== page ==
Korean commercial banks had cut their yields on savings and checking accounts to near zero as of Sunday, in line with the central bank’s move to slash its policy rate to a record low of 0.5 percent last month to combat economic risks from the coronavirus pandemic.
Major commercial banks Shinhan, KB Kookmin and NH Nonghyup have lowered their yields on one-year savings and checking accounts -- which are most popular among customers here -- to a range of 0.3 percent to 0.75 percent, in recent days.
Yields on most three-year savings and checking accounts offered by the lenders were brought below 1 percent as well.
Foreign banks operating in Korea, including Citibank Korea and Standard Chartered Bank Korea, followed suit by lowering the yields of their accounts by 0.1 to 0.3 percentage points.
Other banks have announced plans to lower yields as well, including Woori’s “Won savings account,” which was its only one-year savings account with a 2 percent annual interest rate. It will be adjusted to 1.9 percent, effective Wednesday, the bank said.
Local savings banks, which have worked as a breather for local financial consumers seeking relatively low-risk products, have been also adjusting their interest rates as well based on the new policy rate. The average annual yield on checking accounts fell to a record low of 1.88 percent as of Friday, compared to 1.97 percent in January, data from Korea Federation of Savings Banks showed. The KFSB represents around 80 savings banks here.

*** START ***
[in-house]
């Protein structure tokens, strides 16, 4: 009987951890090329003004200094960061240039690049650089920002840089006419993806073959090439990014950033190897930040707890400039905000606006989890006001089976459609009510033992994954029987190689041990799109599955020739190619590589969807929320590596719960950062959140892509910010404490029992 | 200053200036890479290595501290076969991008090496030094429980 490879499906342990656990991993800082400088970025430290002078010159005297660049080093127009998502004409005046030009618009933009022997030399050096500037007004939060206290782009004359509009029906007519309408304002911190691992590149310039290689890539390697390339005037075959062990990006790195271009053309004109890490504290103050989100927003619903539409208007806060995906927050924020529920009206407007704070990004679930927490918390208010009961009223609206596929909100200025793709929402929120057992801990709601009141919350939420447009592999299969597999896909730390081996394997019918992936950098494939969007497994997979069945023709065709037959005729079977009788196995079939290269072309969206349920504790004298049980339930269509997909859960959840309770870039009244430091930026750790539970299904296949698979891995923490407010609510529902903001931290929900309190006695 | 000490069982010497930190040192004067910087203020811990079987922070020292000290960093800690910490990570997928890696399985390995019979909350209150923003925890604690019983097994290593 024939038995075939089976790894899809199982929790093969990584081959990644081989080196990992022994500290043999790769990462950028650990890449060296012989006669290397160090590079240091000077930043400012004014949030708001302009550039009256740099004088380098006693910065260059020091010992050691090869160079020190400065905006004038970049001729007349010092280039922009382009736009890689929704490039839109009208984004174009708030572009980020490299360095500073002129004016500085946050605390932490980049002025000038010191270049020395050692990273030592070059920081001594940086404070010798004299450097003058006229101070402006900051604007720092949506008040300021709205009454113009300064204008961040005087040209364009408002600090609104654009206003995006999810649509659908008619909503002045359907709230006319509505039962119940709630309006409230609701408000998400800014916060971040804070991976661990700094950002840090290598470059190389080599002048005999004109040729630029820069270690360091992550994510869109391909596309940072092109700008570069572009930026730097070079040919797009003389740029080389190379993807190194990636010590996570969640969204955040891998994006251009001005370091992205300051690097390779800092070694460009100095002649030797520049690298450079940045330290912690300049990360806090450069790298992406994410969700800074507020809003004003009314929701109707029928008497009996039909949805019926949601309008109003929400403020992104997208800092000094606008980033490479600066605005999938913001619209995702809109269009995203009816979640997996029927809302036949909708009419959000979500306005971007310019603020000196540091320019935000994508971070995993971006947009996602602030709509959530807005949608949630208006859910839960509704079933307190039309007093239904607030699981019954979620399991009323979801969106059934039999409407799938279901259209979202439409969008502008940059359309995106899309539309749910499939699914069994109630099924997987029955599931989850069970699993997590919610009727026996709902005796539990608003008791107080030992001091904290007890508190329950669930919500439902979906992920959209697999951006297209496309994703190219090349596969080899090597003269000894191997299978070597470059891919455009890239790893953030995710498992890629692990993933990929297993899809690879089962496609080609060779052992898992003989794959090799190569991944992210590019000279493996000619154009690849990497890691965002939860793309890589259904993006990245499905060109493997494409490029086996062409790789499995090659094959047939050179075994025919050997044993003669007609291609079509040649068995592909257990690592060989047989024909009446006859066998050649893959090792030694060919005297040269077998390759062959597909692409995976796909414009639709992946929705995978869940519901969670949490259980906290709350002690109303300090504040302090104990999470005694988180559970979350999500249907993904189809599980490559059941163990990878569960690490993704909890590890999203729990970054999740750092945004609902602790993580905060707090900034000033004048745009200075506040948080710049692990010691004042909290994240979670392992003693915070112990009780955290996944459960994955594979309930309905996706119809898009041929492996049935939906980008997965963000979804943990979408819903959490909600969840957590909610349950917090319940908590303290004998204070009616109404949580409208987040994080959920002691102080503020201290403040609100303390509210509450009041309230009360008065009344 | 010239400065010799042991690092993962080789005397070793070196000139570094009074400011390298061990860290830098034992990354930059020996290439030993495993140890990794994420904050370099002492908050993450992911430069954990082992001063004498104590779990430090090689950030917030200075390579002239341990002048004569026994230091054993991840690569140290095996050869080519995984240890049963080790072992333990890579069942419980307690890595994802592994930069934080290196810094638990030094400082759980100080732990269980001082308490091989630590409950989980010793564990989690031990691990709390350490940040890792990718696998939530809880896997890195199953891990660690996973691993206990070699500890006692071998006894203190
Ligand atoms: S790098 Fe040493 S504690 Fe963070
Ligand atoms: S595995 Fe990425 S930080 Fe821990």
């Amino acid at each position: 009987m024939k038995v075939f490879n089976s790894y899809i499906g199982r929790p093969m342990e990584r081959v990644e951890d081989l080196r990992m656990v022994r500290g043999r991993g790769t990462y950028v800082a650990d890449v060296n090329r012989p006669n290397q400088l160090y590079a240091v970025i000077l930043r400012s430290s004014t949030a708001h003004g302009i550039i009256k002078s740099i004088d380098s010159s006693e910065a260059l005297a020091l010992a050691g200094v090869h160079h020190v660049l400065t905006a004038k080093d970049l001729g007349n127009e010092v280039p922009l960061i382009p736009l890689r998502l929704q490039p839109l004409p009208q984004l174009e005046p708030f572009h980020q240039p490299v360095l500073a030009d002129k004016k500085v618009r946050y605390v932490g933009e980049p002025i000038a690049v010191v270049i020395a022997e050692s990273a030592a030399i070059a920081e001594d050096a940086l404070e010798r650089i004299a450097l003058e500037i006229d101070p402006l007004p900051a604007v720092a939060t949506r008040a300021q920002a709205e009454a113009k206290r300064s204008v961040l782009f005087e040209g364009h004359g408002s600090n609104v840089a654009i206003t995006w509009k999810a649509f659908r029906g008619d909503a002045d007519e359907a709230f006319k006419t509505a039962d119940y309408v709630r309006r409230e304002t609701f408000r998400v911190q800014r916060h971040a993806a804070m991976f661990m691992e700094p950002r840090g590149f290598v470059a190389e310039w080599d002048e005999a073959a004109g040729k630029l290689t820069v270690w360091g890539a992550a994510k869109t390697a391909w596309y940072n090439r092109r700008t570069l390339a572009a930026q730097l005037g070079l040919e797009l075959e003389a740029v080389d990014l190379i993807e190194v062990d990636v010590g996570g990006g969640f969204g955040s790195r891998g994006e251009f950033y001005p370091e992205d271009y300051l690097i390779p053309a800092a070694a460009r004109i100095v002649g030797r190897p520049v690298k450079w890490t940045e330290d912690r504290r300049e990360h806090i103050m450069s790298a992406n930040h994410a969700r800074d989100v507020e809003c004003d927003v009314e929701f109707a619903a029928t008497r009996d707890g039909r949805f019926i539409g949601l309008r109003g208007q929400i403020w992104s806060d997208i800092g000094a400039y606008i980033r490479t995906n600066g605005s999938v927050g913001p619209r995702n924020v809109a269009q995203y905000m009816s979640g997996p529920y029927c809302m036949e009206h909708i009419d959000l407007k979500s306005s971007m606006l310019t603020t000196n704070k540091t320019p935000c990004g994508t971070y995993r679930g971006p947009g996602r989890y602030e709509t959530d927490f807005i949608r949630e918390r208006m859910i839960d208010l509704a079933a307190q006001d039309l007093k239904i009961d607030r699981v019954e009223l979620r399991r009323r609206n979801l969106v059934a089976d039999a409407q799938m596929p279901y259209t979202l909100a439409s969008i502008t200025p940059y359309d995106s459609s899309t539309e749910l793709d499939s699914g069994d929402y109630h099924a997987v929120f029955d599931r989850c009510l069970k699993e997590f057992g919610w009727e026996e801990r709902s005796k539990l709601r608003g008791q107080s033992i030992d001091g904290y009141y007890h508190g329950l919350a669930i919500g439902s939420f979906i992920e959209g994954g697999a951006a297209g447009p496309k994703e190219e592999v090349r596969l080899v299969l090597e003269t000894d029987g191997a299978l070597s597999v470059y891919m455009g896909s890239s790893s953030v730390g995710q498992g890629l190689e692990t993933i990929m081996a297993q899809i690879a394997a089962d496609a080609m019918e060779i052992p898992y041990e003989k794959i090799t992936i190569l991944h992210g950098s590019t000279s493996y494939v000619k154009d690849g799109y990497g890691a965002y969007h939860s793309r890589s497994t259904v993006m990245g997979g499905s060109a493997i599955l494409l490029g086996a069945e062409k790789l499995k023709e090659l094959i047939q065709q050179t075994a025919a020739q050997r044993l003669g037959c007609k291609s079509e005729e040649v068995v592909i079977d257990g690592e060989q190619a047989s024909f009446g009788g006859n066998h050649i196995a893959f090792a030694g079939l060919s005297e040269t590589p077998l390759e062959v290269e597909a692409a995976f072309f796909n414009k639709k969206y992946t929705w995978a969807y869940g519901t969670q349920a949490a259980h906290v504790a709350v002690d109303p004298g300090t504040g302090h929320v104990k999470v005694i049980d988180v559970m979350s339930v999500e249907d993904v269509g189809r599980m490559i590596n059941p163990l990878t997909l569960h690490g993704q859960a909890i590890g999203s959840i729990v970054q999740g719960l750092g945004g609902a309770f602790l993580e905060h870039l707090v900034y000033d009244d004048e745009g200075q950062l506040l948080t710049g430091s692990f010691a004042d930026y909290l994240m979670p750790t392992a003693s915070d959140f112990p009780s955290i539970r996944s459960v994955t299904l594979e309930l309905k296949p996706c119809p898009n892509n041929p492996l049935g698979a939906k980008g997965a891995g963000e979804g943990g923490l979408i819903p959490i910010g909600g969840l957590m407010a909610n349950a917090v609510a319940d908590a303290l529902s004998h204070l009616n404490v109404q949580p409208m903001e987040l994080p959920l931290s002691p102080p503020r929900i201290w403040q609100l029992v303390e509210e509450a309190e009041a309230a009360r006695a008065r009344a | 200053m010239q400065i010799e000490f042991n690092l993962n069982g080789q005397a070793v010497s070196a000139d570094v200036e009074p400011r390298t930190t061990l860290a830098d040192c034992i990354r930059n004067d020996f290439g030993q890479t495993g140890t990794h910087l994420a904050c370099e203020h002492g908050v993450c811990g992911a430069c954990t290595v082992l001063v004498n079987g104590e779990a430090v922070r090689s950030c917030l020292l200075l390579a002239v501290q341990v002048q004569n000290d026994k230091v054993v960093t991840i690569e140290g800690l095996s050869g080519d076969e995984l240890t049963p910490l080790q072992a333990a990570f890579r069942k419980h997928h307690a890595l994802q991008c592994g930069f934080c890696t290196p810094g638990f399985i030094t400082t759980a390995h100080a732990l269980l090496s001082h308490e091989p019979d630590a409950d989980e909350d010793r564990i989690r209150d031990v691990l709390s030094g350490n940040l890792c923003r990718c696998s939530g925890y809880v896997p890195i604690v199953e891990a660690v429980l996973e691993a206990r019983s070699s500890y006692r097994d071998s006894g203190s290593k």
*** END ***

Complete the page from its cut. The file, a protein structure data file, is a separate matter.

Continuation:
Experts have expressed concerns that sliding yields on low-risk accounts and similar products offered by first-tier and savings banks would push investors to high-risk products such as stocks and derivatives.
“To deal with both short- and long-term drops in interest rates and a decline in profitability tied to the matter, excessive amount of funds could flow into high-risk assets,” a recent report by the Korea Institute of Finance said.
Signs of accelerated capital flows into the local securities market have been growing this year as the stock investment deposit -- investors’ cash entrusted to brokerages, mostly for future stock investments -- grew by 63.1 percent from end-2019 to 44.5 trillion won ($36.9 billion), last month.
By Jung Min-kyung (firstname.lastname@example.org